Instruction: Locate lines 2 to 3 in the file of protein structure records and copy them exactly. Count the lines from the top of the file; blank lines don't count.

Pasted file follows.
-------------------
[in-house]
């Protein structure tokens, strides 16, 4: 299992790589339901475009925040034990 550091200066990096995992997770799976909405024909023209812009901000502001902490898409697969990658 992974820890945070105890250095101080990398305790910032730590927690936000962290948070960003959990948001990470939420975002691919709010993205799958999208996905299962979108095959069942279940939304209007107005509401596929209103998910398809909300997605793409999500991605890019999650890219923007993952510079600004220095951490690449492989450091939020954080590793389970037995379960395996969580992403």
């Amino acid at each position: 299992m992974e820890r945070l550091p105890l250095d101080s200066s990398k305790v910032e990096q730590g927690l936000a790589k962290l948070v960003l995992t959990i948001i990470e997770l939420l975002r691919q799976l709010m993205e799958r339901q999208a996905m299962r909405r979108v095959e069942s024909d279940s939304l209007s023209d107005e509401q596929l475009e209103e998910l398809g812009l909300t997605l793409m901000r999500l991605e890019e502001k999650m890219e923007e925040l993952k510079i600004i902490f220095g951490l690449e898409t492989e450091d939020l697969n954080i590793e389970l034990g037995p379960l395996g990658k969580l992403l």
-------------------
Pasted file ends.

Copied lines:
């Protein structure tokens, strides 16, 4: 299992790589339901475009925040034990 550091200066990096995992997770799976909405024909023209812009901000502001902490898409697969990658 992974820890945070105890250095101080990398305790910032730590927690936000962290948070960003959990948001990470939420975002691919709010993205799958999208996905299962979108095959069942279940939304209007107005509401596929209103998910398809909300997605793409999500991605890019999650890219923007993952510079600004220095951490690449492989450091939020954080590793389970037995379960395996969580992403």
């Amino acid at each position: 299992m992974e820890r945070l550091p105890l250095d101080s200066s990398k305790v910032e990096q730590g927690l936000a790589k962290l948070v960003l995992t959990i948001i990470e997770l939420l975002r691919q799976l709010m993205e799958r339901q999208a996905m299962r909405r979108v095959e069942s024909d279940s939304l209007s023209d107005e509401q596929l475009e209103e998910l398809g812009l909300t997605l793409m901000r999500l991605e890019e502001k999650m890219e923007e925040l993952k510079i600004i902490f220095g951490l690449e898409t492989e450091d939020l697969n954080i590793e389970l034990g037995p379960l395996g990658k969580l992403l």